AC: It was very intentional. From my experience with the first novel manuscript that wasn’t published, one of the things coming out of that I thought more about was voice and how to craft a narrator that is relatable. To do that, first-person is kind of the easiest way to approach that because you get to know the narrator. But I also liked the character of Cowney because I feel like I know that young man, right? That’s trying to figure out what direction he wants to go in. He was a character that was moldable and smart, but maybe not smart in the way we think about ‘school smart’. Following all the particulars in school, but he was smart in his own way. I liked the character of a young man who’s going to grow over the course of the novel. And I liked it being retrospective because we’re able to see his intelligence at the end through his voice. His maturity at the end, but also see how he gets there. 

Tell us about the Cherokee humor that is laced through the story.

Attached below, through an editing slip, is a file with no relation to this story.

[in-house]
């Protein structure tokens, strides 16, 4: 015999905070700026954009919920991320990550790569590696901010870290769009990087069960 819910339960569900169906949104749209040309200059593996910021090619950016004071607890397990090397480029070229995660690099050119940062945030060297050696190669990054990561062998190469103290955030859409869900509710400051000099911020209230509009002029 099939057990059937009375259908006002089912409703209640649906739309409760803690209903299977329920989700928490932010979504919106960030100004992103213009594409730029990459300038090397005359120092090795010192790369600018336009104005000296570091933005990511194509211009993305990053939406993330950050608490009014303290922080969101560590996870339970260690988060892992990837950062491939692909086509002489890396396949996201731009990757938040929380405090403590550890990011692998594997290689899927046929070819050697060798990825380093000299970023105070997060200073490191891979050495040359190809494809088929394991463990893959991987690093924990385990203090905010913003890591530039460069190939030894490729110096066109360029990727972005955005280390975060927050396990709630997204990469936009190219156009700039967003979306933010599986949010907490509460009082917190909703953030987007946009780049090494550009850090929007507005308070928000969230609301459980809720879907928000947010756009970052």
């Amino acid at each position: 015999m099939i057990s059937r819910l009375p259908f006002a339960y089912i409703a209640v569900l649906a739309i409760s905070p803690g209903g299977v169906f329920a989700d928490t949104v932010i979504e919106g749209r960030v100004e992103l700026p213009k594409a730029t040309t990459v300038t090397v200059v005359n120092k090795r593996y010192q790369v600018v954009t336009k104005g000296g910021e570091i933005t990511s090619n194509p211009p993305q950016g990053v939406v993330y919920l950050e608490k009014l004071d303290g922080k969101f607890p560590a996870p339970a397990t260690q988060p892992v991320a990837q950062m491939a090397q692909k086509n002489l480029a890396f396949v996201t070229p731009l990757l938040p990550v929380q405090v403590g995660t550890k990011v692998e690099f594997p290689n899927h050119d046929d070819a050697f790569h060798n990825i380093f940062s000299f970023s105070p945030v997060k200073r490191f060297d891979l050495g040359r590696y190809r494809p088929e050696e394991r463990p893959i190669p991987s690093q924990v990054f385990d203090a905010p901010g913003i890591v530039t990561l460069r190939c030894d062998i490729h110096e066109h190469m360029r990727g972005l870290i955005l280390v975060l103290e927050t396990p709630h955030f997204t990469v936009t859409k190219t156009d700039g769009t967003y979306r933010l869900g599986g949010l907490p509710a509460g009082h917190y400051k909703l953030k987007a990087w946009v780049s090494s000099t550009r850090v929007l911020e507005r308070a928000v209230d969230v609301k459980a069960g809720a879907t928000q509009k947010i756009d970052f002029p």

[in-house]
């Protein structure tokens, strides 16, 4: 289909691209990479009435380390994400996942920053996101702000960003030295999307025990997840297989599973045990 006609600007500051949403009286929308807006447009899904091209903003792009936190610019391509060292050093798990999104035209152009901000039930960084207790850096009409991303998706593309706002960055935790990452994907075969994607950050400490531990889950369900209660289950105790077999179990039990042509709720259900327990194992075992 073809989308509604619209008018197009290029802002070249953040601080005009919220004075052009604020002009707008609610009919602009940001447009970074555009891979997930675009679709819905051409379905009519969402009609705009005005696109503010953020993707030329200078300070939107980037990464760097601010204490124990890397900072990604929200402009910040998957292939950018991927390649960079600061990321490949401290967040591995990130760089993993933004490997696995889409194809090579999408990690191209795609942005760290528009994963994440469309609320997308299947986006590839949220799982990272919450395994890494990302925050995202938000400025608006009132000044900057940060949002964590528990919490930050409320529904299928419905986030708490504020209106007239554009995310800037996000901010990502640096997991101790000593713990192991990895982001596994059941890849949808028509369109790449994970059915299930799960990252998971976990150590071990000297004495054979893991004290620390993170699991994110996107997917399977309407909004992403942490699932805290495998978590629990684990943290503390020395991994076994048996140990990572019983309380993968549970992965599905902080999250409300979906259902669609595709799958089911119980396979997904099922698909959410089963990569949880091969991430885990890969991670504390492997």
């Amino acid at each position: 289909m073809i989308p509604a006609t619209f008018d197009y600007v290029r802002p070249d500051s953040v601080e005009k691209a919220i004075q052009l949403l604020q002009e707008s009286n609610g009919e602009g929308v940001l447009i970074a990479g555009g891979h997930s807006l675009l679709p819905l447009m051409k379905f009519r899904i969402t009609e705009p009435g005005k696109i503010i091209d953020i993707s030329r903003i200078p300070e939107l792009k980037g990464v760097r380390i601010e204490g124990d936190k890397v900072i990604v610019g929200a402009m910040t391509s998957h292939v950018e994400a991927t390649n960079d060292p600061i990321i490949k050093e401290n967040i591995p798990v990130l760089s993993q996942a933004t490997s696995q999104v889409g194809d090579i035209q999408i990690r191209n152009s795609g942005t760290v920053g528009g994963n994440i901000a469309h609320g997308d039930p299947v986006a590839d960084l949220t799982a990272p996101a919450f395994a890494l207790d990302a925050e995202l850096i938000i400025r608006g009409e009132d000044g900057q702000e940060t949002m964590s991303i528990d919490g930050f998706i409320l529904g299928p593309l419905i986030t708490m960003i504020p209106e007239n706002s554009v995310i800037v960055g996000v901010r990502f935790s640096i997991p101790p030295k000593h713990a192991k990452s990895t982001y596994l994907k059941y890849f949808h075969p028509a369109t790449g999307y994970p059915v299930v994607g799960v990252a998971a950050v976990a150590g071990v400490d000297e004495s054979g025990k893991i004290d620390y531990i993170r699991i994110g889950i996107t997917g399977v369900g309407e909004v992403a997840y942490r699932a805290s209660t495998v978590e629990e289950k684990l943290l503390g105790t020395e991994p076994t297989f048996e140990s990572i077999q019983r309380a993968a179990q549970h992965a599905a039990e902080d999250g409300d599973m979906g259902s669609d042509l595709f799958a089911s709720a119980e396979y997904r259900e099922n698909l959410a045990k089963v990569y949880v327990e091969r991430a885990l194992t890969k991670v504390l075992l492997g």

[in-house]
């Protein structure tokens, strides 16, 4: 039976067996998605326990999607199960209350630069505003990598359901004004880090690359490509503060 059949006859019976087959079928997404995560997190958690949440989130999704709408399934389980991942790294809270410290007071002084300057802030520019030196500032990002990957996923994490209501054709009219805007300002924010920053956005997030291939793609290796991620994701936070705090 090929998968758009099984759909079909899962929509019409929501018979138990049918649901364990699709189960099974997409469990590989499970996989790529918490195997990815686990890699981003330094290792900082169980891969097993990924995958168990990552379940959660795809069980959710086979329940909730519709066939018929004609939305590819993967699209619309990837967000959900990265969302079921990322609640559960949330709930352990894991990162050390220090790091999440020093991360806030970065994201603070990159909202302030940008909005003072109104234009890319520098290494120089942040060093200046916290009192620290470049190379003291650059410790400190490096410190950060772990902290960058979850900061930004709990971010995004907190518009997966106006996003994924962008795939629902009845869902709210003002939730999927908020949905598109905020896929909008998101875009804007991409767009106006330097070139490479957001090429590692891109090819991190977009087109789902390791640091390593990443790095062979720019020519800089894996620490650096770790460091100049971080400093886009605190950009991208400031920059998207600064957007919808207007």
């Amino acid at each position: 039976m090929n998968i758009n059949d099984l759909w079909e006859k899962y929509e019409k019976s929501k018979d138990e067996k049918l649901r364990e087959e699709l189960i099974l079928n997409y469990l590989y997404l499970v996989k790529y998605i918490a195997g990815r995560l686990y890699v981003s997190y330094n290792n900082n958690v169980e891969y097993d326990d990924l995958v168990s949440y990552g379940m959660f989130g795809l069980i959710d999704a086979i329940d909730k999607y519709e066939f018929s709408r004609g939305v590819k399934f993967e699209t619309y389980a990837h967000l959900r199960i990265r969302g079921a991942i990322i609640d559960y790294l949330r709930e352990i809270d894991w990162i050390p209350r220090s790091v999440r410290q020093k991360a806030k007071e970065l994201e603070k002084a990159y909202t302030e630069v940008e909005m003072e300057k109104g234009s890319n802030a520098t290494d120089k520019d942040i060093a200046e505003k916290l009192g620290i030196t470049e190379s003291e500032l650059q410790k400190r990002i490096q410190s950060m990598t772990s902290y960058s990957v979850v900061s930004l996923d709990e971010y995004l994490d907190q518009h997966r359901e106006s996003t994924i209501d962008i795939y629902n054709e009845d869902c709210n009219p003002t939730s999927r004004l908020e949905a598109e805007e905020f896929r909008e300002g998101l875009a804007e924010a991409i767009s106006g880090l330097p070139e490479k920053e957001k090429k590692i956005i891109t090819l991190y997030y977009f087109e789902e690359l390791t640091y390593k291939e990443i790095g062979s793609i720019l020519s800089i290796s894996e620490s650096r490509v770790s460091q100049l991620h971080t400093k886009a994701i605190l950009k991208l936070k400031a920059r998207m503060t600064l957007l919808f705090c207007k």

AC: Silas and I had a conversation about humor during serious scenes of the book, and how to balance that carefully. Because you know as well as I do that we sometimes deal with serious situations with humor. We’ll literally be at funerals cracking jokes, that’s pretty typical of our community. But that’s not typical of every community and that’s a little off-putting to some readers. So, it was a balance, but I did want to showcase that humor is a survival mechanism. But it’s also just a way to find that balance. It’s always about finding that balance in the most serious situations. If you infuse it with humor, it helps to level things off again.